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Adagio Teas
   Features  >  London Theatre Reviews

 
AUNT DAN AND LEMON
at the Royal Court Jerwood Theatre Downstairs

AN INFINITE CAPACITY FOR HORROR
By MATT WOLF

  Jane Horrocks/Ph: Keith Pattison

The house lights remain up at the start of Dominic Cooke's  startling Royal Court revival of Aunt Dan and Lemon, the third time Wallace Shawn's  play has received a separate London production, starting with its world premiere at this same address in 1985. And well things might begin brightly for a play that starts by introducing us to a seemingly agreeable theatrical confidante in Jane Horrocks's  poshly spoken Leonora, aka Lemon: a sickly woman, seated alone with little but her various juices for company, who welcomes us into her apparently sunny orbit. Only later do the lights dim and sensibly so, as Shawn's brilliant if flawed play shifts irreversibly to black.  

The English would seem to have an avidity for a play that traffics in an American-accented slide into fascistic psychosis, as the articulate but actually none-too-intelligent Lemon - she reminds us of her intellectual limitations on several occasions - falls under the spell of her parents' infinitely charismatic, and opinionated, friend Danielle, aka Aunt Dan (Lorraine Ashbourne). But though the final image of Aunt Dan is of her achieving a very real union, albeit at the price of her own health, Lemon would seem to be seeing out her days alone. Those days, in fact, are more numerous than they were in 1985, when Kathryn Pogson played Lemon - said in the script to have been born in 1960 - as someone mid-20s whereas Horrocks pitches the same character as a middle-aged woman age 49. Heaven only knows what will happen when this play is revived 20 or 30 years from now.  

Lemon is an altogether astonishing authorial creation: the sort of self-evident, severely blinkered rationalist - which is to say that her warped reasoning makes evident sense at least to her - whose modern-day inheritors walk the globe in an age in which Sarah Palin can have got anywhere near the White House. And listening to Lemon deride the cult of compassion that leads her to commend the Nazis for at least having been good at their job, one can't help but do a mental skip a decade or two ahead to George W. and some of his folksier ways of being, set against his apparent absence of ready compassion when faced with hurricanes, terrorist attacks, or the like.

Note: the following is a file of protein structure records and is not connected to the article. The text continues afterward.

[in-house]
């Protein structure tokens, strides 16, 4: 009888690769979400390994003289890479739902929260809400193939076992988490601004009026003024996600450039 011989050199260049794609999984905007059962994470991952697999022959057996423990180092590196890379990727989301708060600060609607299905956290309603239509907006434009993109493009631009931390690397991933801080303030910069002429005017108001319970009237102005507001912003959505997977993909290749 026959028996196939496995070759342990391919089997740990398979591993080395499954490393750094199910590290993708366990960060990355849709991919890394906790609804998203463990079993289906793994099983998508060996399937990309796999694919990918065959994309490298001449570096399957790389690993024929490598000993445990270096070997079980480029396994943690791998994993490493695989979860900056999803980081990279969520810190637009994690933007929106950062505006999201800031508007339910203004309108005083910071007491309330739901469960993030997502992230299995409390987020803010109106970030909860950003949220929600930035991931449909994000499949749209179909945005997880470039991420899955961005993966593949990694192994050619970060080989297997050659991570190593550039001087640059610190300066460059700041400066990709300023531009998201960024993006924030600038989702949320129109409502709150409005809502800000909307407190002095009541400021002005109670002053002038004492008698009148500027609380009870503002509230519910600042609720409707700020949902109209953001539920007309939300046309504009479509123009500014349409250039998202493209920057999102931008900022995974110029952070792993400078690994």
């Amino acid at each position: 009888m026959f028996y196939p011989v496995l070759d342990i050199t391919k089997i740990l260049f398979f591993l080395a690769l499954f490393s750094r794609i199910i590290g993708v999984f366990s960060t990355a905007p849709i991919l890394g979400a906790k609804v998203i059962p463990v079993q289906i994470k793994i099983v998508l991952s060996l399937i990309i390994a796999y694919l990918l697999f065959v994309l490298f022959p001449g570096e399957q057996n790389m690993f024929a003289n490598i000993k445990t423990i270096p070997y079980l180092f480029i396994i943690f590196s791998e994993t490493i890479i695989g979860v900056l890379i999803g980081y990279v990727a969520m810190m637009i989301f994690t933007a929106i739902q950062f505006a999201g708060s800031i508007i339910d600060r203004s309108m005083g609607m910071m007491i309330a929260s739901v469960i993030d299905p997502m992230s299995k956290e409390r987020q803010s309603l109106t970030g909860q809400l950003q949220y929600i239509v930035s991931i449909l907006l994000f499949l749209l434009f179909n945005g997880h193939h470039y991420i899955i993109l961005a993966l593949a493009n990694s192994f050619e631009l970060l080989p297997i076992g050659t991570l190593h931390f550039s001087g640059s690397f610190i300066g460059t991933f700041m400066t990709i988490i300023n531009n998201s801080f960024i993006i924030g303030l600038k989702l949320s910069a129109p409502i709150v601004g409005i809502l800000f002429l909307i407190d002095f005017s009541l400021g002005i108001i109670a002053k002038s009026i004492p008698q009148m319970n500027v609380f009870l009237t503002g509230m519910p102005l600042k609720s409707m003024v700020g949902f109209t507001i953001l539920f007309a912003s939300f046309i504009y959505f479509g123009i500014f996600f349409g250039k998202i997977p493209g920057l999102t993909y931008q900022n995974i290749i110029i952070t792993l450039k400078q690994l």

In some ways, the play is a period piece: what audiences these days, even in Britain, fly any kind of knowledgeable flag about Henry Kissinger, whom Aunt Dan adores and whose encomia on his behalf get crucially misinterpreted by Lemon? In this production more than ever, the ceaselessly self-analytical Lemon  would seem to have arrived at her present, severely arrested emotional state by way of a reaction to Danielle's contrastingly flagrant, even intimidating, sexual candor.

Luckily, Cooke's ace in the hole is the bravura turn in the trickier of the play's two defining title roles of Ashbourne, who is the first of the four Aunt Dans in my experience to communicate the devouring physicality of the part alongside her full-throttle mental acumen. Chicly coiffed, in garments that in another era might have marked her out as a protegee of Isadora Duncan, Ashbourne sails through whatever line troubles she may have to seize hold of what is actually an underwritten role: Aunt Dan's relationship with Lemon's English mother and American father has to be taken more or less on faith, one key face-off notwithstanding. 

Horrocks is excellent, too, in a role I've rarely seen fail, even if she couldn't be further from the shattering image of terminal illness presented by Glenne Headly when this same play was seen in a problematic revival at the Almeida Theatre a decade or so ago. (Miranda Richardson, concurrently at the Court in Shawn's latest theatrical phantasmagoria, Grasses of A Thousand Colours, was Aunt Dan in that one.) At first, one worries that Horrocks is merely trying on accents, as befits the onetime stage and screen star of Little Voice, and her eyes open so wide that  when we glimpse the child version of Lemon sucking her thumb, the sight is entirely redundant.  

But as if to awaken us to a memory play of a gatheringly nightmarish sort, Horrocks gives us Lemon as near-infant, then as emotionally infantilized adult, stopping along the way to join Aunt Dan as dual voyeurs to a murderous scenario of sexual cavorting gone wrong, Scarlett Johnson's scarily alluring Mindy - one of Aunt Dan's fast and loose set of, uh, friends - the triumph of an uneven supporting cast. (No one will ever be better as the high-octane, bleating father than was Shawn himself in the play's first go-round.) One never feels a thesis about the collapse on two fronts of morality, whether public or private, being pushed too far. Instead, one is mesmerised by a leading actress in Horrocks who grabs the full, scintillatingly subversive measure of the long closing speech and its hymn to humankind's capacity for horror. By that time, the house lights have once again come up, Lemon continues to nurse those tonics,and one fact is clear. There is a little bit of Lemon in all of us.  

 


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